Subscribe to the Unsplash mailing list to get 10 free high-resolution photos every 10 days. Expect seascapes and landscapes, architecture, travels on public transport, individual journeys, and much more. The website is great if you’re looking for something nicer than a standard stock image, and all images are free to use in your designs however you like.
www.unsplash.com

Visme

Visme is both an online Presentation and Infographic tool which markets itself as the resource to help you become a better Presenter, Communicator and Story Teller. Similar to Canva you can search for graphics, photos and fonts then drag and drop them to create your design.


10 Great Infographics for Games Design Students

The Positives of Gaming Infographic

The Positives of Gaming
The Positives of Gaming - Click to enlarge

Lets start off on a positive note! This great infographic highlights all the good things about gaming, the positive effects it has on gamers and it even finds space to debunk a few myths about gaming too. That's an awful lot of info in one image. If you would like to learn more about gaming or games design you can read more >>>


Game Design Team Infographic

The Games Design Team
The Games Design Team - Click to enlarge

The games design process can be completed by just one person but that person would need to be highly skilled in many different areas of the design process and production stages and have a lot of time on their hands too! For these reasons computer games, much like anything else, are designed and built by a team of people each with their own specific set of relevant skills. The infographic above outlines the job titles of the 8 main members of a game design team. The list is not definitive and other job areas do exist. but these are what are considered to be the most important roles. Read More >>>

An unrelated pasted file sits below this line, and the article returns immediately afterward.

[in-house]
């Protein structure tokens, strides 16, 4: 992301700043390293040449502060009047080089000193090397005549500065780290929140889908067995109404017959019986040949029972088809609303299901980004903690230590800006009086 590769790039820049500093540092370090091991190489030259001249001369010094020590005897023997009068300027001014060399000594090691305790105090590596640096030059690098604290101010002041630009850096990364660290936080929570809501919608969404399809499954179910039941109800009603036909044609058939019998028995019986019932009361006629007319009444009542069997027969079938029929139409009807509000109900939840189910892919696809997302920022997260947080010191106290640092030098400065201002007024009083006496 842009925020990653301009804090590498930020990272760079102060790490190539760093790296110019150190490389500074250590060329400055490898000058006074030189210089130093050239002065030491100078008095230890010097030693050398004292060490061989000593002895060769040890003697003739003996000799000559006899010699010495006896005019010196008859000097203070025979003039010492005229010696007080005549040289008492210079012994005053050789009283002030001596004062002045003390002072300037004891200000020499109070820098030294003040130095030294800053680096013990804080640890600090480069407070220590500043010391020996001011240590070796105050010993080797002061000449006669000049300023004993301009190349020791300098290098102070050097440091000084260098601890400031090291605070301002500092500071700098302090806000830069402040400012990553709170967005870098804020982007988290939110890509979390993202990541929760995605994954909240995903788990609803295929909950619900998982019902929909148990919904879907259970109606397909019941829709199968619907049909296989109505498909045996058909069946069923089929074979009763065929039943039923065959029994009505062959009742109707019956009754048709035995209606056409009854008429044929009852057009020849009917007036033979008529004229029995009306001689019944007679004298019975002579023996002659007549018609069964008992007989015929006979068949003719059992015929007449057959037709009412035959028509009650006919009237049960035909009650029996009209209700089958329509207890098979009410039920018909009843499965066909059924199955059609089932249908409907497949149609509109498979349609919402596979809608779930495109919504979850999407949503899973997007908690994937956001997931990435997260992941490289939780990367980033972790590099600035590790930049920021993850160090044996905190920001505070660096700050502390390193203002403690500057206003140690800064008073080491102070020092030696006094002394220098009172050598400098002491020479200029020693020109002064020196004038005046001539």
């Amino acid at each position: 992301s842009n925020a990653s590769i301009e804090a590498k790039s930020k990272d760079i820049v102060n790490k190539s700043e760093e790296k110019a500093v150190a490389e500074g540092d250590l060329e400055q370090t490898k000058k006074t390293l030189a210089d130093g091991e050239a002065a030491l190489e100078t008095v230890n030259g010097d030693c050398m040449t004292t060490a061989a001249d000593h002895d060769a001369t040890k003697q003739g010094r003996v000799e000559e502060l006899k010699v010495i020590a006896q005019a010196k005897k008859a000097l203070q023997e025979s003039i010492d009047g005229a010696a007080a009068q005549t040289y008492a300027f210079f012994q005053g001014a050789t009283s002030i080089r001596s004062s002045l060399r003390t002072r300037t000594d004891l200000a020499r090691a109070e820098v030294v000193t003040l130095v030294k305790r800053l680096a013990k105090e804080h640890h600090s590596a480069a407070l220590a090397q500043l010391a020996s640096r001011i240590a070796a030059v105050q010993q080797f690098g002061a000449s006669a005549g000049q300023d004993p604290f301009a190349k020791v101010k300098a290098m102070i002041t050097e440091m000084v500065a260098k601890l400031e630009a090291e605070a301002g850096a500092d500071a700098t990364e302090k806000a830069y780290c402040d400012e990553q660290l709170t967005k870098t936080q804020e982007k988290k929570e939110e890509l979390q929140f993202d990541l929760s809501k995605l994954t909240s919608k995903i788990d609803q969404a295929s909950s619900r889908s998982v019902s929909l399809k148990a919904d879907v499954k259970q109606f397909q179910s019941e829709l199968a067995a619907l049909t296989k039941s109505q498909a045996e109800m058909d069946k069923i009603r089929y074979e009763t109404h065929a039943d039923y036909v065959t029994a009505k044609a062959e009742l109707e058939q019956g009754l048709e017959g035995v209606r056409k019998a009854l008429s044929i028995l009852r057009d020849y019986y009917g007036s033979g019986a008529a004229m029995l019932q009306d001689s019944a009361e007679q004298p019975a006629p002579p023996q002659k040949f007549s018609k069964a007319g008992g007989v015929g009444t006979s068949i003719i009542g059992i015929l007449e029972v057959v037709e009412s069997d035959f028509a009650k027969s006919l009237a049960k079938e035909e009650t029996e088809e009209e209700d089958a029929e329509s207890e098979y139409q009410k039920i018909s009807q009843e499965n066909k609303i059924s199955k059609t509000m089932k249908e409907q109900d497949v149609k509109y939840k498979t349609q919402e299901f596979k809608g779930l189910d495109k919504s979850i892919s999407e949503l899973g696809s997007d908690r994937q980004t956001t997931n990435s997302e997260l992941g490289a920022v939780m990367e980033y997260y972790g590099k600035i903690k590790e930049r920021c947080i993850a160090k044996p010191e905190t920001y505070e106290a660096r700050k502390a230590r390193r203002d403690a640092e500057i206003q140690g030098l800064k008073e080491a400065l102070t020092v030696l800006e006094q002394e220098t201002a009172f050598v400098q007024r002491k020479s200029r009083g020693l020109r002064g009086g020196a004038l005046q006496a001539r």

Game Genres Infographic

Computer Game Genres
Computer Game Genres - Click to enlarge

Video game genres are used to organize video games based on their game-play interaction rather than visual or narrative differences. For example, a shooter game is still a shooter game, regardless of whether it takes place in a fantasy world or in outer space. Most computer games fall within a particular category or genre. Some bridge different gaming styles and, thus, could appear under more than one genre simultaneously. This infographic provides a list of all the main game genres with the features of each genre explained in brief. Read More >>


Game Design Process Infographic

The Games Design Process
The Games Design Process - Click to enlarge
The computer games design process is based on the general design process but has a process which is solely focused around the area of computer games. The headings differ from those in the general design process but they are effectively the same steps just broken down further and re-titled for a particular task. The overall process takes on the form of 3 major stages, as shown in the infographic above, with each containing a subset of more specific stages. The stages are called pre-production, production and post-production. As the names suggest the processes central objective is the creation of the game. Read More >>>


Gaming Career Infographic

Choosing a Career in Gaming
Choosing a Career in Gaming - Click to enlarge

Want to work in the gaming industry but nor sure where to start or what to do? Then this is the infographic for you. Go from Start and answer the questions as you go to guide you to the ideal gaming career for you. If you would like to learn more about careers in the gaming industry then you can read more >>>